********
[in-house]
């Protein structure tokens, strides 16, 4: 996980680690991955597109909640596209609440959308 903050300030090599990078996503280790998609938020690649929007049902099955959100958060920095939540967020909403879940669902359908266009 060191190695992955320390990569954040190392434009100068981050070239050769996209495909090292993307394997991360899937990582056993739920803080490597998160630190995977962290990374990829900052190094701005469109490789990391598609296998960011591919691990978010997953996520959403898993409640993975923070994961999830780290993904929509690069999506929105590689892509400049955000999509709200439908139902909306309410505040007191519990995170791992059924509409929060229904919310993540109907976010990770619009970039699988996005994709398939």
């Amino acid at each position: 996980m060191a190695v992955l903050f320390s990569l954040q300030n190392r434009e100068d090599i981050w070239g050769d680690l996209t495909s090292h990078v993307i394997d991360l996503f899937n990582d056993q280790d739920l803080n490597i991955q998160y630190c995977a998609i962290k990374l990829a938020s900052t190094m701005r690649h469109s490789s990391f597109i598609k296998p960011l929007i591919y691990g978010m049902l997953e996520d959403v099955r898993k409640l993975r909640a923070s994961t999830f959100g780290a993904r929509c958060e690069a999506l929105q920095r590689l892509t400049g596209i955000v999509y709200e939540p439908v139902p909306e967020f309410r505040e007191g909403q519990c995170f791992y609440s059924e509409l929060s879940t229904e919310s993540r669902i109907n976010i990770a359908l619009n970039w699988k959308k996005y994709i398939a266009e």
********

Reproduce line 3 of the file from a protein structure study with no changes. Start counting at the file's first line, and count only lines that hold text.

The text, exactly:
């Amino acid at each position: 996980m060191a190695v992955l903050f320390s990569l954040q300030n190392r434009e100068d090599i981050w070239g050769d680690l996209t495909s090292h990078v993307i394997d991360l996503f899937n990582d056993q280790d739920l803080n490597i991955q998160y630190c995977a998609i962290k990374l990829a938020s900052t190094m701005r690649h469109s490789s990391f597109i598609k296998p960011l929007i591919y691990g978010m049902l997953e996520d959403v099955r898993k409640l993975r909640a923070s994961t999830f959100g780290a993904r929509c958060e690069a999506l929105q920095r590689l892509t400049g596209i955000v999509y709200e939540p439908v139902p909306e967020f309410r505040e007191g909403q519990c995170f791992y609440s059924e509409l929060s879940t229904e919310s993540r669902i109907n976010i990770a359908l619009n970039w699988k959308k996005y994709i398939a266009e």